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Fragile by Design

The Political Origins of Banking Crises and Scarce Credit
Lu par : Basil Sands
Durée : 20 h et 21 min
Prix : 34,60 €
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Description

Why are banking systems unstable in so many countries--but not in others? The United States has had twelve systemic banking crises since 1840, while Canada has had none. The banking systems of Mexico and Brazil have not only been crisis prone but have provided miniscule amounts of credit to business enterprises and households. Analyzing the political and banking history of the United Kingdom, the United States, Canada, Mexico, and Brazil through several centuries, Fragile by Design demonstrates that chronic banking crises and scarce credit are not accidents due to unforeseen circumstances. Rather, these fluctuations result from the complex bargains made between politicians, bankers, bank shareholders, depositors, debtors, and taxpayers. The well-being of banking systems depends on the abilities of political institutions to balance and limit how coalitions of these various groups influence government regulations.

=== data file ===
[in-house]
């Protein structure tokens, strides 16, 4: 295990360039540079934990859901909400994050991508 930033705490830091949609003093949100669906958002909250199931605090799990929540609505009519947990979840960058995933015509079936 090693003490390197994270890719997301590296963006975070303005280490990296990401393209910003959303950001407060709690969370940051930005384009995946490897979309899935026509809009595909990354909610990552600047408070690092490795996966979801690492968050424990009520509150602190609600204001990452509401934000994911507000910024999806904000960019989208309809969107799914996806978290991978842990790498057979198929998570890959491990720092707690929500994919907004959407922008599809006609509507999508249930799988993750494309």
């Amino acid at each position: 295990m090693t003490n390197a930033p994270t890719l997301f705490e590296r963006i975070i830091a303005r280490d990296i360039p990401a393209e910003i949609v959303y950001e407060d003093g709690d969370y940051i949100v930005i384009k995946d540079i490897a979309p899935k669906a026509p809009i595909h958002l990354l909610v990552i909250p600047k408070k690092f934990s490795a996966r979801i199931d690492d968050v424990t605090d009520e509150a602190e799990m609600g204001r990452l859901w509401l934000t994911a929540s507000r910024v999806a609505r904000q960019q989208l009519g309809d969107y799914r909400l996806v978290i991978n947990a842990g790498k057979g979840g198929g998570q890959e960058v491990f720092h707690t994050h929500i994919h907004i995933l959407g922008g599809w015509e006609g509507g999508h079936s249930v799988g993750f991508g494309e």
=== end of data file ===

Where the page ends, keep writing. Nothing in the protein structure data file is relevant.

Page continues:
Fragile by Design is a revealing exploration of the ways that politics inevitably intrudes into bank regulation. Charles Calomiris and Stephen Haber combine political history and economics to examine how coalitions of politicians, bankers, and other interest groups form, why some endure while others are undermined, and how they generate policies that determine who gets to be a banker, who has access to credit, and who pays for bank bailouts and rescues.

PLEASE NOTE: When you purchase this title, the accompanying reference material will be available in your My Library section along with the audio.

©2014 Princeton University Press (P)2014 Audible, Inc.

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  • Global